B P Makes Bid for Arctic Oil


By Kirsten Massebeau

BP's Proposed Area for Seismic Testing
BP is right on the heels of Shell Oil in the race for oil in the Fragile Arctic region. Shell  has been given permits to begin seismic testing and exploration drilling in the Chukchi Sea and the Beaufort Sea both to begin on July 1,2012, through October 31, 2012. British Petroleum (BP) is also requesting a permit to begin a seismic survey in the fragile Simpson Lagoon in the Beaufort Sea a small and pristine habitat teeming with life. BP is known for their environmental disaster in the Gulf Coast  that is still suffering from the spill, “Dolphins and fish are dying at distressing rates as oil and dispersants from BP’s 2010 spill lurk in Gulf waters and south Louisiana marshes”source.

If BP is awarded this permit both Shell Oil and BP will be doing seismic surveys during the same period in the Beaufort Sea for and estimated 50 days. Two of BP’s  ships will be firing air guns 24 hours 24 a day at dB levels of  >160dB sometimes creating blasts as high as 230dB  flooding the shallow Simpson Lagoon and Barrier Islands with sound for several months Source.  

What is a seismic survey? “Seismic surveys are used to locate and estimate the size of offshore oil and gas reserves. To carry out such surveys, ships tow multiple air gun arrays that emit thousands of high-decibel explosive impulses to map the sea floor. The auditory assault from seismic surveys has been found to damage or kill fish eggs and larvae and to impair the hearing and health of fish and marine mammals, making them vulnerable to predators and leaving them unable to locate prey or mates or communicate with each other. These disturbances can disrupt and displace important migratory patterns, pushing marine life away from suitable habitats like nurseries and foraging, mating, spawning, and migratory corridors. In addition, seismic surveys have been implicated in whale beaching and stranding incidents” source. “The source level of most air gun arrays can be 200dB or higher. For comparison, a loud rock concert is about 115dB and a jet engine at 100 feet is about 140dB. A typical seismic air gun array pulled by a ship might fire its compressed air bubbles into the ocean five or six times a minute — more than 7,000 shots in 24 hours”source. To see an air-gun underwater explosion click on  this link .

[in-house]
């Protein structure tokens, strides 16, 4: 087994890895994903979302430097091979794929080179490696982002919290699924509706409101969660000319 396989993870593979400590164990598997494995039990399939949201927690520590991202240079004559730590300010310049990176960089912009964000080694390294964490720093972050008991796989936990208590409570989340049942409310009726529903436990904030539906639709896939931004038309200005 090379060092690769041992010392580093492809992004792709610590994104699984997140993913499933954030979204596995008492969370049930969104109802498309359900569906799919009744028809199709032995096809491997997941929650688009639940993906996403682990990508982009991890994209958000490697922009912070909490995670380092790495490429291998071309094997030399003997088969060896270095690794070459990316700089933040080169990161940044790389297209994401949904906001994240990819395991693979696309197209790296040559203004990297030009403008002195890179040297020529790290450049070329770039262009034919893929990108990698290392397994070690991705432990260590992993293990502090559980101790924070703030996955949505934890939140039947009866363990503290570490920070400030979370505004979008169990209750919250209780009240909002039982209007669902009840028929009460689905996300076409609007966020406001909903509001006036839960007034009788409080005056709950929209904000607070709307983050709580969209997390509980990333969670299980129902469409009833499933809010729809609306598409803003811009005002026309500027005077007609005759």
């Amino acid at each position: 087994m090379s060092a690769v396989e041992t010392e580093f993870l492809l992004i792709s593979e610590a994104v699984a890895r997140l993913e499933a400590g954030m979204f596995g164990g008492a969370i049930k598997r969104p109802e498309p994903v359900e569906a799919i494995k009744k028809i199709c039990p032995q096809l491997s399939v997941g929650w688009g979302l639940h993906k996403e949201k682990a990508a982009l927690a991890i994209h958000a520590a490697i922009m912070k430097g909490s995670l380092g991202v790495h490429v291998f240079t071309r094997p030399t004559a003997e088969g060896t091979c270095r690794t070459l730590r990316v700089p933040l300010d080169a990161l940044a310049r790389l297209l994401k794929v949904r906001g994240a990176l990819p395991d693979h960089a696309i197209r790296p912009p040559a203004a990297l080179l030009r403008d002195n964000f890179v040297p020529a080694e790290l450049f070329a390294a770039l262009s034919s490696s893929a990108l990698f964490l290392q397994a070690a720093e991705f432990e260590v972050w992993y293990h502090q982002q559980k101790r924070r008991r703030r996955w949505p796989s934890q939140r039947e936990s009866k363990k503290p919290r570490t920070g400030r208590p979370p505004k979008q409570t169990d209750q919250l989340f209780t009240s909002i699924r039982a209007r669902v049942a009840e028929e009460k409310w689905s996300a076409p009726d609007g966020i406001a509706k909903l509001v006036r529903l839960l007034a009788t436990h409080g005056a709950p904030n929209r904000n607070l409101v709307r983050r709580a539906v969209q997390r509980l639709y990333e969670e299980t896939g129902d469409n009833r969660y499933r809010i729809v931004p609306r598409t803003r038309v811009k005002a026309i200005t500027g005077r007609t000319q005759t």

Imagine the damage the air guns will do to a shallow fragile, coastal environment of the Simpson Lagoon, “The survey area in Simpson Lagoon has water depths of 0 to 9 ft between the shore and barrier islands and 3 to 45 ft depths north of the barrier islands”source.

BP plans to use three seismic ships that will carry a total of 40 air guns some of which will  fire simultaneously for 24 hours a day. “Again, the advantage of source vessels alternating shots is that more data can be acquired in shorter time. Seismic data acquisition is a 24 hour per day operation”source.

How many cetaceans and pinniped is BP asking to expose to greater than 160dB of sound? These number are for the Simpson Lagoon area not including the barrier islands. To see incidental take number for barrier islands follow this link. In addition,  what will happen to the algae, phytoplankton, krill, fish, squid and other diverse marine life of this Arctic region? Home to Bow head, Beluga and gray whales this is an area so sensitive that no commercial fishing has been allowed under National Marine Fisheries Ruling established in 2009 source. When so little is known about the sea life and eco-system  in this remote part of the world is it really prudent to open it up to oil and gas exploration? There are few protections for even dolphins and whales protected marine mammals. Marine Mammals Observers (MMO) are stationed two to a ship watching for whales. This crude form of monitoring does not take into account underwater activities of cetaceans and other sea life. There is little known about  Simpson Lagoon and Barrier Islands, “Information on fishes in coastal waters of the Alaskan Arctic is outdated or nonexistent” source.

Is the risk of an oil spill worth it? Isn’t the death of just one whale from air guns or an oil spill too much? Isn’t the death and destruction of the algae, and other nutrients and low level life on the ocean floor too much? Isn’t allowing BP to do seismic testing or any kind of oil exploration in the Arctic Beaufort Sea asking too much?

What can you do? Send NOAA/NMFS an email asking  not to award BP the permit for a seismic survey in the Beaufort Ocean. Comments and information must be received no later than May 31, 2012. Comments should be addressed to: Tammy Adams, Acting Chief, Permits and Conservation Division, Office of Protected Resources, National MarineFisheries Service ITP.guan@noaa.gov or 1315 East-WestHighway, Silver Spring, MD 20910. The mailbox address for providing email comments is  source.